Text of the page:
A note from Stella:
Jeremy Wiley has been a big fan of John Boorman’s epic fantasy, Excalibur, since he was a youngster, hunting down VHS and laserdisc versions of the film and collecting posters and photos along the way. Fast forward to the present and you just know that we made the documentary Behind the Sword in the Stone, now called Excalibur: Behind the Movie, for fans just like him.
Jeremy has kindly provided his review of the documentary. As an executive producer of this documentary, I’m always so happy when fans get a chance to see it! And it means a lot when they love it as much as I do.
A big thank you, Jeremy, for sharing your impressions with us. heart
Jeremy Wiley on Excalibur: Behind the Movie
I thought the documentary was structured well and felt smooth, with no slow spots, an accommodating length for the more casual viewers, and enough substance for the harder fans. Film opened with a “hard work” shot of the helicopter hauling supplies at the behest of a smiling crew. That says a lot about “Excalibur” and the film at hand. A nicely finessed title card sequence (Percival throws topic sword to the glory of Wagner music), and a thoughtful closing parlance works well (the Avalon boat shot that closes the film). Also an asset was an original score to the documentary itself; I noticed that it played with an Irish quiet and dignity, nearly cradling/whispering the viewer into each new segment of the
The considerable and very real participation by director John Boorman is great, as is the cast assembled, which would have to be the most impressive ensemble I have ever beheld in a production of this sort. The documentary highlights several lively anecdotes from them–impassioned, humorous and heartfelt. My favorites: Boorman explaining that the limitations placed on the film produced enchanting solutions; Nigel Terry offering his take on the very real and physical quality of the film; and Cherie Lunghi’s reflections on the often rather sad poetry of her character, allusions to the garden of Eden, and the painterly, storybook quality to the film. A classy eulogy for players departed is provided, and Gabriel Byrne revealed a real and most important artifact from the film–the sword itself, accompanied by a touching reverie laced with pride, respect and pathos.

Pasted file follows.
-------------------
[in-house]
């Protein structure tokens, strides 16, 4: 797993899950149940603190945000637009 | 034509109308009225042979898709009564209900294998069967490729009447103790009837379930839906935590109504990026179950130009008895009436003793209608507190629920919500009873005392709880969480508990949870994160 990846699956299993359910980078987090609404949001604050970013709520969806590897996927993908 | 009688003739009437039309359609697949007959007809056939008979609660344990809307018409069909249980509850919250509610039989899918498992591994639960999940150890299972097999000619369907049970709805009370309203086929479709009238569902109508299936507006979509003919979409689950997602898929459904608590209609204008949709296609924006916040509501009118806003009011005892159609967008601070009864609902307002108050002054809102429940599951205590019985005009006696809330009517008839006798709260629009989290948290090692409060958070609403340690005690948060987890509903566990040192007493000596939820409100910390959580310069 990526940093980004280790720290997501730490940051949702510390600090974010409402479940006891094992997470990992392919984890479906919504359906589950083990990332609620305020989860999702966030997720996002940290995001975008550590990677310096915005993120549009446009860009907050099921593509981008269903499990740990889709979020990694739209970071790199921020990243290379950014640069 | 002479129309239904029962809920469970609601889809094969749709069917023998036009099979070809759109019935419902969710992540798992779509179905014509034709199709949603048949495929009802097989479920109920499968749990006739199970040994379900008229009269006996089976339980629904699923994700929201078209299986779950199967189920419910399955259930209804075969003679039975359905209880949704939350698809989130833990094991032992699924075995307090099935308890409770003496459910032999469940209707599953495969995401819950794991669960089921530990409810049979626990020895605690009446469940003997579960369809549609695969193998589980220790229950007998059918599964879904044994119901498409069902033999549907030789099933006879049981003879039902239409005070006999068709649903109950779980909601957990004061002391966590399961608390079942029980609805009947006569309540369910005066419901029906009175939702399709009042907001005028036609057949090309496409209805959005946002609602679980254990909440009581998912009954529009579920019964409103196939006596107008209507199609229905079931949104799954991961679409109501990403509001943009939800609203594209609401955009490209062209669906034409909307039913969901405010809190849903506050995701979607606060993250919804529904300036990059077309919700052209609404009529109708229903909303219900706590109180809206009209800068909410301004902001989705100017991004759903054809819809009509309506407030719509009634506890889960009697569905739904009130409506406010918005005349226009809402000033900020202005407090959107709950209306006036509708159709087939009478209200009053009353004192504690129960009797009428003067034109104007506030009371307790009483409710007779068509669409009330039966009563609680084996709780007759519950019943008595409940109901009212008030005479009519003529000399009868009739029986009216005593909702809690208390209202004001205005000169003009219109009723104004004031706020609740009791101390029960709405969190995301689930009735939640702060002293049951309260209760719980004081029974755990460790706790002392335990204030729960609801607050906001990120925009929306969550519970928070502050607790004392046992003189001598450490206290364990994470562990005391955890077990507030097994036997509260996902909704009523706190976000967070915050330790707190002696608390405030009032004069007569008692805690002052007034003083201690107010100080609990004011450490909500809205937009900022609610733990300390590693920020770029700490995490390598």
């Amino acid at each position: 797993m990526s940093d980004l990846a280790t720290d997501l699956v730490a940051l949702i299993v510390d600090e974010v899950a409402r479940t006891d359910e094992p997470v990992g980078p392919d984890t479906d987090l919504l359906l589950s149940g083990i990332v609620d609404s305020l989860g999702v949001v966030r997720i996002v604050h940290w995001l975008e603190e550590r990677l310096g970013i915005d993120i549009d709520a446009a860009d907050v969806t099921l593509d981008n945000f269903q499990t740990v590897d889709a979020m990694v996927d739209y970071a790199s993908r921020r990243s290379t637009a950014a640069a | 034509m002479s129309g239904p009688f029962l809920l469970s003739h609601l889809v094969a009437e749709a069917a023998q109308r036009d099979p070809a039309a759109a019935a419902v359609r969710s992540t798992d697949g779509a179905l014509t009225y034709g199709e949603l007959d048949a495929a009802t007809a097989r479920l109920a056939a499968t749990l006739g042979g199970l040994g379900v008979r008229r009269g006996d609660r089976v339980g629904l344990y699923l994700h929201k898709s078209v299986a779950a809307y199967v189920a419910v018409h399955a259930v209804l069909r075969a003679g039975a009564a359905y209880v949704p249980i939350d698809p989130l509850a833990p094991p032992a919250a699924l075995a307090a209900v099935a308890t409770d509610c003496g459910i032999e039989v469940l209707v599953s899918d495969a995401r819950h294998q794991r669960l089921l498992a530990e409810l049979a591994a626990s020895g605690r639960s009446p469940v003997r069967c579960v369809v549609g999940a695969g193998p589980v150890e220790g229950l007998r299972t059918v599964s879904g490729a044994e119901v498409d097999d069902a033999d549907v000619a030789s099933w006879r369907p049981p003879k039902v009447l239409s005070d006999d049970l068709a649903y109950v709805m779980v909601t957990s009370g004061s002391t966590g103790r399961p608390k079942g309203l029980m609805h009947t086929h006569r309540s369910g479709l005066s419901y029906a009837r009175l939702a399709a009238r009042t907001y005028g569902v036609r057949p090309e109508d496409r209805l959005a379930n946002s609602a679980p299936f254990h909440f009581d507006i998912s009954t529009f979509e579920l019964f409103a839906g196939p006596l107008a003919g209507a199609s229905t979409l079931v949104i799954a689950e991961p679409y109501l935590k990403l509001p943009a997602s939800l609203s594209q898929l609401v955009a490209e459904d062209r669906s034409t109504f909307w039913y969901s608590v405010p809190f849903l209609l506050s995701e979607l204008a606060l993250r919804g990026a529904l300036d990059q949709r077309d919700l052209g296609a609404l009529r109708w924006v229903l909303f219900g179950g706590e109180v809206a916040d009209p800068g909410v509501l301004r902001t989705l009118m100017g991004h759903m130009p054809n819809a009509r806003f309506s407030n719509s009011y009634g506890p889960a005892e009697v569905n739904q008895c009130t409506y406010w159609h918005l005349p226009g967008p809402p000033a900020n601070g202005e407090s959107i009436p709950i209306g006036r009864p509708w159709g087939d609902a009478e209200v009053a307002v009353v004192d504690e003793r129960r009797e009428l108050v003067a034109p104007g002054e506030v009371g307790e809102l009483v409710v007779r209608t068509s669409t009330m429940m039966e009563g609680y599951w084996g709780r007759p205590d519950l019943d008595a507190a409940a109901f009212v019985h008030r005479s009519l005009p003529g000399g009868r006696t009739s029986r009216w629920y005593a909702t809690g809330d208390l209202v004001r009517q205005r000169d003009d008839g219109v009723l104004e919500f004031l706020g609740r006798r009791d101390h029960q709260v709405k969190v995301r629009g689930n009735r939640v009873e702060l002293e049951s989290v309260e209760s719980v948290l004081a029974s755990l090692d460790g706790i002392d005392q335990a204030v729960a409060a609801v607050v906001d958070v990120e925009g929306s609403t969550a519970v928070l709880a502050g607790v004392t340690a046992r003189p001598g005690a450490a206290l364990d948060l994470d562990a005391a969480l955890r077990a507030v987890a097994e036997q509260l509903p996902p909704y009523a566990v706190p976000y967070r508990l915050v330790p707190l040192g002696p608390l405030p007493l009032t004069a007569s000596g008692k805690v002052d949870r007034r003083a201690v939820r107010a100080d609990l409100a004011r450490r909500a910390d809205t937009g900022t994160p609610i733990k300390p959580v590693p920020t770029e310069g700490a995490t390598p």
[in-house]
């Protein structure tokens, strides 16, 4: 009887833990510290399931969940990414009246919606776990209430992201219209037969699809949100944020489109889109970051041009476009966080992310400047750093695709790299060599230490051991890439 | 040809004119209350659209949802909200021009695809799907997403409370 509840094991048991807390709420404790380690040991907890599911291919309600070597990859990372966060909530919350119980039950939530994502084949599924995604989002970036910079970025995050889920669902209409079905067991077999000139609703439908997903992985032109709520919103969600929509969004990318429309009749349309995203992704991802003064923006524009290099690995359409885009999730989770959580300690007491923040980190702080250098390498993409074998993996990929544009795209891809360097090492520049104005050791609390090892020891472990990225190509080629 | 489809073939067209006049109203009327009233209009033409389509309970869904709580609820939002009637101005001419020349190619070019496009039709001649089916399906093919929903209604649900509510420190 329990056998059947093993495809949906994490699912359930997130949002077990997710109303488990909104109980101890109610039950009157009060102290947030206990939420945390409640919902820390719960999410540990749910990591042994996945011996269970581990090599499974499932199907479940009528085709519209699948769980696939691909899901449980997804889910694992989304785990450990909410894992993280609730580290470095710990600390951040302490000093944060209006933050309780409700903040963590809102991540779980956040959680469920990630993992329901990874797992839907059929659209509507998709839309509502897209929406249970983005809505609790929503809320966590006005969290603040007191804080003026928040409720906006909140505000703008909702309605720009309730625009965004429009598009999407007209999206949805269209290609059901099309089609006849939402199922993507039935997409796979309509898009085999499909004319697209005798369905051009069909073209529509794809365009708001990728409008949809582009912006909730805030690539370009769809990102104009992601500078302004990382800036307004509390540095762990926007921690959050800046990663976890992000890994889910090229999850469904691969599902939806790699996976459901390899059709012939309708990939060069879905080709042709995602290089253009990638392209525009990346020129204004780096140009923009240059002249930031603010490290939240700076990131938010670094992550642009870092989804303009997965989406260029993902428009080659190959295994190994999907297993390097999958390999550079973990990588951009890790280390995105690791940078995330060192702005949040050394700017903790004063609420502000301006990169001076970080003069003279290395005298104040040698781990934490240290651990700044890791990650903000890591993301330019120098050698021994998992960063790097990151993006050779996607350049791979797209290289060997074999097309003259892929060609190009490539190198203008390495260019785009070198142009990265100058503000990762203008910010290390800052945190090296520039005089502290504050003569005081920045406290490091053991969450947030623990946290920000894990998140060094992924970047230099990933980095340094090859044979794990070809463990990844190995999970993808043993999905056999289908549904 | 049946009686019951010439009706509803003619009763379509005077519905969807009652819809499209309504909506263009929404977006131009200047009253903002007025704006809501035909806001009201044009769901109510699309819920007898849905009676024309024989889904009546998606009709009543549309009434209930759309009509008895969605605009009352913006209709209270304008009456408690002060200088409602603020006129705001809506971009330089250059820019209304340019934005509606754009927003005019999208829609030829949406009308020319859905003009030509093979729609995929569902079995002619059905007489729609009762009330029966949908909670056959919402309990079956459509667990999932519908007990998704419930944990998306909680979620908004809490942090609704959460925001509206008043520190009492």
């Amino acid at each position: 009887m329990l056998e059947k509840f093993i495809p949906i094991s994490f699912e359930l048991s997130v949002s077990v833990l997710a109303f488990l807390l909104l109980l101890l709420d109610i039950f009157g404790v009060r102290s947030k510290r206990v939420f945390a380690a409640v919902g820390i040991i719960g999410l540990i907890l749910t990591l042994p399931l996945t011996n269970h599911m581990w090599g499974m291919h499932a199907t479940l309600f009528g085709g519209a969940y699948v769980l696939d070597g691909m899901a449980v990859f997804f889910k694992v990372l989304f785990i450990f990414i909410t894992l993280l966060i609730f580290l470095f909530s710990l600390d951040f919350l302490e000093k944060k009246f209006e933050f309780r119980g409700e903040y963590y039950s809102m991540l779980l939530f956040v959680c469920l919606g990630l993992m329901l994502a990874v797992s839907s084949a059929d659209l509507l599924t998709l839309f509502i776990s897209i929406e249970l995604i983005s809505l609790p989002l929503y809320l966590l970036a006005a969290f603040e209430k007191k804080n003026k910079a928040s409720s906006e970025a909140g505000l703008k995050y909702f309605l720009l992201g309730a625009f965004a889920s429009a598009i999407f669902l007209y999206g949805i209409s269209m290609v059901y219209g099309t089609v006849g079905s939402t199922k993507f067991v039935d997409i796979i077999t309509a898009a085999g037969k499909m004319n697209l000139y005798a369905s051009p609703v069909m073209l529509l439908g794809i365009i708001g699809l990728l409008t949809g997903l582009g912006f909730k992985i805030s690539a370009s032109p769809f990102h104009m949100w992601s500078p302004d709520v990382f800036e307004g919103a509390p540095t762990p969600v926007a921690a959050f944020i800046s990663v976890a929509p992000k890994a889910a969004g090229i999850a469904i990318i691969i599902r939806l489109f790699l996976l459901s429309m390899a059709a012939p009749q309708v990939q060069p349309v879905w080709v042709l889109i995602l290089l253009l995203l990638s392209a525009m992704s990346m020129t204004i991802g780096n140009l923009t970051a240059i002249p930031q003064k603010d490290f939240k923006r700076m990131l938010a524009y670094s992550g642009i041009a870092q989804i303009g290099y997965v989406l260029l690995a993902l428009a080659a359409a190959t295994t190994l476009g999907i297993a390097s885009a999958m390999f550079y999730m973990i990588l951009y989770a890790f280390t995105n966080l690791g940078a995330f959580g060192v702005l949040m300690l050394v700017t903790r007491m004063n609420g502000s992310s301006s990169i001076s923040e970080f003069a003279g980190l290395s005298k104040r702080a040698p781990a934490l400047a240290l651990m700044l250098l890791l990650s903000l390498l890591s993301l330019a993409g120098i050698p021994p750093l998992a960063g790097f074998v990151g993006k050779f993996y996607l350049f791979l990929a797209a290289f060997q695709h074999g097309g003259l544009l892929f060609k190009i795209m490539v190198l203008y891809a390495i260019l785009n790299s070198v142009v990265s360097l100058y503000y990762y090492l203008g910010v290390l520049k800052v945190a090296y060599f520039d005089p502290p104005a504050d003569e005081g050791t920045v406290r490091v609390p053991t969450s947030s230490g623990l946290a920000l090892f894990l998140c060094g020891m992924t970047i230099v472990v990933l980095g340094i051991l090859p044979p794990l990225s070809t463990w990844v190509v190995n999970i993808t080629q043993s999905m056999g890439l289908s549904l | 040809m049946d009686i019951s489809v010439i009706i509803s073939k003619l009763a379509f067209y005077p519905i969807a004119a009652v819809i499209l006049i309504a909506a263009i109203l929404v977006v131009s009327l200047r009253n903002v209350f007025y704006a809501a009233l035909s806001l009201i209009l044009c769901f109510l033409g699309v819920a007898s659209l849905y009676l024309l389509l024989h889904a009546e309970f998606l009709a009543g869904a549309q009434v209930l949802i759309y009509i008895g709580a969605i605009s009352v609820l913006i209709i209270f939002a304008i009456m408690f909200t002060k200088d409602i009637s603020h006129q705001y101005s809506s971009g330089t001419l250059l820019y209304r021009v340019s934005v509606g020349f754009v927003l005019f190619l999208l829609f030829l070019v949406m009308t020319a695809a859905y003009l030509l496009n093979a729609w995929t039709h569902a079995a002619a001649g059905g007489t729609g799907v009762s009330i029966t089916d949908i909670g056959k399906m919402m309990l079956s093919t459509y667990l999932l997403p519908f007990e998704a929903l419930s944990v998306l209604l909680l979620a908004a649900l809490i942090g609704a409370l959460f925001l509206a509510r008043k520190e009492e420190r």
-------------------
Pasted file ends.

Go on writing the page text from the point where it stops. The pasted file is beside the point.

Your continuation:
In addition, Paul Geoffrey, an interviewee as vital and impassioned as his Percival in the film, and Clive Swift, displaying a comical, lively manner matched by his filmic personality, both added to the story of the making of Excalibur.
The inclusion of the technical crew also added a great deal to the documentary. Alex Thompson’s painting “Excalibur” in “browns, greens and peacock blues” and his obvious reverence for the gorgeous wedding scene was a great segment, and the commentary by Trevor Jones on the original and adapted music in the film was great, as was the small treasure trove of original concept art, which includes very rare pieces (as I have looked and only witnessed one of these previously).
I wrote this review because I cared–a small humble thank you. And to risk a “Henry V” call to arms, in the end Excalibur: Behind the Movie is just soaked in an obvious benevolence, awe and respect for its subject matter. Its energy, composition and thoughtful, intelligent organization filled me with the same excitement, anticipation, and wonder experienced through all the years of viewing the film itself. So much so, that watching the account of the making of “Excalibur” in itself becomes an emotional, inspiring and exciting experience. This is a work that functions extremely well outside of the source material and creates smiles and inspirations in the viewer. It will remain as a testament and companion to a film beloved by so many. Thank you so much for letting me be a part of the audience.
Your film will remain, and the things that remain are important.